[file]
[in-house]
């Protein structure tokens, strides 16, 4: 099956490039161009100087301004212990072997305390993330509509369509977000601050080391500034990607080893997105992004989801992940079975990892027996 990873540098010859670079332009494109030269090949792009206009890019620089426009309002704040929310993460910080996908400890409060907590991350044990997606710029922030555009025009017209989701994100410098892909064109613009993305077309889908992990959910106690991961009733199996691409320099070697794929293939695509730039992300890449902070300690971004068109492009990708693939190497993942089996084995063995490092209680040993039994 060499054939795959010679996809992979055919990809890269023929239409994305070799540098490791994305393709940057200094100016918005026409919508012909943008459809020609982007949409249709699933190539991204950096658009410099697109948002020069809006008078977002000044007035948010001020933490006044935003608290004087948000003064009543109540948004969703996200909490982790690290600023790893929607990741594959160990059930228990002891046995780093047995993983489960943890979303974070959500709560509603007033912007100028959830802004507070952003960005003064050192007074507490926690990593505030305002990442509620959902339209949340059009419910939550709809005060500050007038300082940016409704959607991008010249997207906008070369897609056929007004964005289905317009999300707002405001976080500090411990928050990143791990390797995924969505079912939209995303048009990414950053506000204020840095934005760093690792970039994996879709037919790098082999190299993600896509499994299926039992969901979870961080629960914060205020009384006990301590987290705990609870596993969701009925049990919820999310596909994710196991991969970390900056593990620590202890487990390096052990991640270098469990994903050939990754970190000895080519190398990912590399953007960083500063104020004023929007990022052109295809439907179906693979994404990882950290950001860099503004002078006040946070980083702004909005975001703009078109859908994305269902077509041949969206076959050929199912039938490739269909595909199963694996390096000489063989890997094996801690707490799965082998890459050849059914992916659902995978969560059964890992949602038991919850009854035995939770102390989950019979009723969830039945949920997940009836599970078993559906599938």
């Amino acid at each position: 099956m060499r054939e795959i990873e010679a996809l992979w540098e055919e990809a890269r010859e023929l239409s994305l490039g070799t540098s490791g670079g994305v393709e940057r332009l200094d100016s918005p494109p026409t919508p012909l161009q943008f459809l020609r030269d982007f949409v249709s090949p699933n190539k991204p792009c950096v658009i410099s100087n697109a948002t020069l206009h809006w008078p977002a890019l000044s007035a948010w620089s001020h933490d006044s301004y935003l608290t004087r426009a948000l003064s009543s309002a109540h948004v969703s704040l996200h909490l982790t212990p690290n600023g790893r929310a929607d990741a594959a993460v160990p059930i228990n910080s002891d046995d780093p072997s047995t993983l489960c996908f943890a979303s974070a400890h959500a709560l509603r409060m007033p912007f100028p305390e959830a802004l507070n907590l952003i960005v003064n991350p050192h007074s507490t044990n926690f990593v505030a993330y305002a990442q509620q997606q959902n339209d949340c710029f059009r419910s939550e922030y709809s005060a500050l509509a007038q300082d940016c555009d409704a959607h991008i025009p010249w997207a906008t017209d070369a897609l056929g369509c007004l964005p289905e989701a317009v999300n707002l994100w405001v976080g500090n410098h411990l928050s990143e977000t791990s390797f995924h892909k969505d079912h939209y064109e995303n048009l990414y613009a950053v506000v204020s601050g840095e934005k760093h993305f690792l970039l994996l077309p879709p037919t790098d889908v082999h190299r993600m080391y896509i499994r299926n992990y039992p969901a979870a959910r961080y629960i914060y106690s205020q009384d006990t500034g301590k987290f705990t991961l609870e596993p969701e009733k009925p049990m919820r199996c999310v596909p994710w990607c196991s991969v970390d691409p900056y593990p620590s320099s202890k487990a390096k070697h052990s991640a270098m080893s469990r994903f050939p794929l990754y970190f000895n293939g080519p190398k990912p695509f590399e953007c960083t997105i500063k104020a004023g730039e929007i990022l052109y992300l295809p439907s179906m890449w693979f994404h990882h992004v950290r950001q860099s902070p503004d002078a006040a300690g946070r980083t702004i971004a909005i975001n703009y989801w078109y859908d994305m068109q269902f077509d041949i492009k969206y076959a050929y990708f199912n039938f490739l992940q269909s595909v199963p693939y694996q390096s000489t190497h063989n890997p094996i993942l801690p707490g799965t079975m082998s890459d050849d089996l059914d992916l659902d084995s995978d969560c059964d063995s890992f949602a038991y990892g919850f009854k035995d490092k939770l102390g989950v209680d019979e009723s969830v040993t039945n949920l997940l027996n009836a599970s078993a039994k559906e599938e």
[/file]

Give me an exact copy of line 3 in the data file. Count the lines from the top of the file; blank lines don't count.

């Amino acid at each position: 099956m060499r054939e795959i990873e010679a996809l992979w540098e055919e990809a890269r010859e023929l239409s994305l490039g070799t540098s490791g670079g994305v393709e940057r332009l200094d100016s918005p494109p026409t919508p012909l161009q943008f459809l020609r030269d982007f949409v249709s090949p699933n190539k991204p792009c950096v658009i410099s100087n697109a948002t020069l206009h809006w008078p977002a890019l000044s007035a948010w620089s001020h933490d006044s301004y935003l608290t004087r426009a948000l003064s009543s309002a109540h948004v969703s704040l996200h909490l982790t212990p690290n600023g790893r929310a929607d990741a594959a993460v160990p059930i228990n910080s002891d046995d780093p072997s047995t993983l489960c996908f943890a979303s974070a400890h959500a709560l509603r409060m007033p912007f100028p305390e959830a802004l507070n907590l952003i960005v003064n991350p050192h007074s507490t044990n926690f990593v505030a993330y305002a990442q509620q997606q959902n339209d949340c710029f059009r419910s939550e922030y709809s005060a500050l509509a007038q300082d940016c555009d409704a959607h991008i025009p010249w997207a906008t017209d070369a897609l056929g369509c007004l964005p289905e989701a317009v999300n707002l994100w405001v976080g500090n410098h411990l928050s990143e977000t791990s390797f995924h892909k969505d079912h939209y064109e995303n048009l990414y613009a950053v506000v204020s601050g840095e934005k760093h993305f690792l970039l994996l077309p879709p037919t790098d889908v082999h190299r993600m080391y896509i499994r299926n992990y039992p969901a979870a959910r961080y629960i914060y106690s205020q009384d006990t500034g301590k987290f705990t991961l609870e596993p969701e009733k009925p049990m919820r199996c999310v596909p994710w990607c196991s991969v970390d691409p900056y593990p620590s320099s202890k487990a390096k070697h052990s991640a270098m080893s469990r994903f050939p794929l990754y970190f000895n293939g080519p190398k990912p695509f590399e953007c960083t997105i500063k104020a004023g730039e929007i990022l052109y992300l295809p439907s179906m890449w693979f994404h990882h992004v950290r950001q860099s902070p503004d002078a006040a300690g946070r980083t702004i971004a909005i975001n703009y989801w078109y859908d994305m068109q269902f077509d041949i492009k969206y076959a050929y990708f199912n039938f490739l992940q269909s595909v199963p693939y694996q390096s000489t190497h063989n890997p094996i993942l801690p707490g799965t079975m082998s890459d050849d089996l059914d992916l659902d084995s995978d969560c059964d063995s890992f949602a038991y990892g919850f009854k035995d490092k939770l102390g989950v209680d019979e009723s969830v040993t039945n949920l997940l027996n009836a599970s078993a039994k559906e599938e």